"It'll be cool. You should come up for a visit." My friend made that invitation in April, and at first I didn't think I could do it. Sure, visiting an active fire lookout tower in a Montana forest sounded like fun. But a six-mile hike, uphill, with a pack? Followed by a six-mile hike, downhill, with a pack? I knew that was beyond my ability. Or was it? I did plenty of walking, just not that far. And not with a pack. And not uphill. But, I had four months to prepare -- and prepare I did. The big concern turned out not to be my physical conditioning, but the very active fire season in the region. As you'll see below, I probably used poor judgment in hiking in so much smoke. (I did pay the price, with a sore throat and sinus trouble for a couple weeks after the hike.) But in the end, I'm glad I took this opportunity to set and achieve a stretch goal for myself. And visiting a good friend just made it better.
Sunday, 23 Aug 2015
From my motel in Columbia Falls, it was nearly a two-hour drive to the trail head. Here is a look at the trail head. (on the right) and the cars of my friend, another hiker, and me.
It took me a few minutes to get my gear strapped on. I did test-fire the bear spray (away from the cars) to be sure I knew how to use it. I wore a breathing mask for the first four miles of the ascent. I didn't have cell service for most of the hike, but I did have my DeLorme EarthMate SATCOM device. Before I started out I sent a message to my friend in the tower, and my girlfriend in Denver, and they were able to follow my progress on a map at DeLorme's web site.
This is it. I'm really doing this.
As I worked up the trail, this was typical scenery.
The trail occasionally had an obstacle, adding an American Ninja Warrior quality to it (I love that show).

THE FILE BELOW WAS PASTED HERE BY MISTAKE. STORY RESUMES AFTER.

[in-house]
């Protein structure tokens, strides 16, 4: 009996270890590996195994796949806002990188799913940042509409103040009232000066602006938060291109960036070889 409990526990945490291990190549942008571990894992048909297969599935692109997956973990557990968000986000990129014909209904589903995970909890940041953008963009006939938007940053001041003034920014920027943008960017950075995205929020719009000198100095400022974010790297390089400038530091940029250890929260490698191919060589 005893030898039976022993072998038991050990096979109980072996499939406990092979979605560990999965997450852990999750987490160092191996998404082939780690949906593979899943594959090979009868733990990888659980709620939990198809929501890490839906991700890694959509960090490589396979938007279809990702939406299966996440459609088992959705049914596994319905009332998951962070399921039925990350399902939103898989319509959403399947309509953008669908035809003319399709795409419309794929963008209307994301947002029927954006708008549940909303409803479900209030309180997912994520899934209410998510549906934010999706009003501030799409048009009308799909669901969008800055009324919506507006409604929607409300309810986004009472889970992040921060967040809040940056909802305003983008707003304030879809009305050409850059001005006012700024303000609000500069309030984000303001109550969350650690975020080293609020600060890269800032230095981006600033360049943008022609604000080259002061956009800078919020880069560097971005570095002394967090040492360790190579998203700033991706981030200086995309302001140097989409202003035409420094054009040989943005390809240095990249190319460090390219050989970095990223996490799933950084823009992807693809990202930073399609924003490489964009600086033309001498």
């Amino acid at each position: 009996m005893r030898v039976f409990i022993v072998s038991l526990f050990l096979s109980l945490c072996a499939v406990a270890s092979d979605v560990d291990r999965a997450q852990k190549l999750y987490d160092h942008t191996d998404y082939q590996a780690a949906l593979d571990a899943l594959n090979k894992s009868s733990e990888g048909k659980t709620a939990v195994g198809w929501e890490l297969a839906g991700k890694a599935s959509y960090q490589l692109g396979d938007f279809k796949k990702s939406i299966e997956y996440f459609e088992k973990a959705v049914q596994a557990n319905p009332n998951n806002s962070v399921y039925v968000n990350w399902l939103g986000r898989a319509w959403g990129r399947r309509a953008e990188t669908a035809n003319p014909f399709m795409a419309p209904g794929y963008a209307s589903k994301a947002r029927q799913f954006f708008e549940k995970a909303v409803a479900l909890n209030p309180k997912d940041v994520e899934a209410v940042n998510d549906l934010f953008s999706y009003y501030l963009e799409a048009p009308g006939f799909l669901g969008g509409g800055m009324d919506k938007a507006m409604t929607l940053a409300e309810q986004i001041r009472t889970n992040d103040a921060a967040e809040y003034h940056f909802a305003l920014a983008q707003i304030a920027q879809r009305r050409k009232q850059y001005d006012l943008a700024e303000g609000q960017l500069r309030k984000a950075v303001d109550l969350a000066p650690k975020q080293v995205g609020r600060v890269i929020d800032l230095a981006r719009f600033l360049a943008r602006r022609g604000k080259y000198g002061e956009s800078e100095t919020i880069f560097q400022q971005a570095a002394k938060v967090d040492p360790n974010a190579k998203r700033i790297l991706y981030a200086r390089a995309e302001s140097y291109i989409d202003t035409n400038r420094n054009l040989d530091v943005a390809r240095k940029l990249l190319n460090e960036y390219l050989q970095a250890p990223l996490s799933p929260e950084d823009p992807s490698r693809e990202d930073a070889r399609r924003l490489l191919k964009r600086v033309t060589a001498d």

There were quite a few switchbacks on the trail. Shortly after this one, I met the other hiker on the mountain that day. She was on her way down from visiting the lookout.
There were several stream crossings on the trail. This was the first and gentlest.
I had a brief glimpse of the tower from across the canyon. The continued increase in elevation was concerning.
A typical view of the trail. I made plenty of noise when I was in the area known to be frequented by a black bear.
Another distant view of the tower. At this point the hike became an exercise in putting one foot in front of the other, over and over again.
The scenery along the trail was spectacular.
This was my first full view of the tower. Mission accomplished!
Here I am celebrating my arrival, at the rock sign next to the tower. You can see this sign in on-line aerial imagery.
The arrow marks the location of the helispot, vital in the event the lookout has to be evacuated.
Towers are cool. This is an R-6 type, constructed in 1964.
Another view of the tower from beyond the helispot.
The outhouse. I hadn't used one of these in several decades.
A sign at the tower for visiting hikers.
The focal point of the tower cab is the Osborne Model 1934 Fire Finder.
The stairs on the tower, with the hatch at left. You close this at night to keep out any curious wildlife.
The ferocious guard dog keeps watch from the catwalk.
I learn about the fire finder over a cup of coffee (in a reproduction Forest Service cup).
My friend put me to work making the afternoon radio call to Kalispell Dispatch.
Here I am checking humidity and dew point with a sling psychrometer.
Here is a look around the cab from different directions.
The smoke didn't completely block the scenery.
Imagine how nice this looks with a clear sky.
Monday, 24 Aug 2015
I didn't sleep very well, partly due to the tower swaying and shaking in the wind, and partly because I was pretty sore. After breakfast, I loaded up and made the trip down the mountain. Here is an area of damage from an avalanche a few years ago.
About four miles into the hike, the smoke got more noticeable and I put on another breathing mask. Back at the trail head., I found conditions even smokier than the day before.
Once I got back to Columbia Falls, I took a shower and then a three-hour nap! In spite of the smoke, I am very glad I took on the challenge and completed this adventure. Being in better shape won't hurt on my "normal" research trips!
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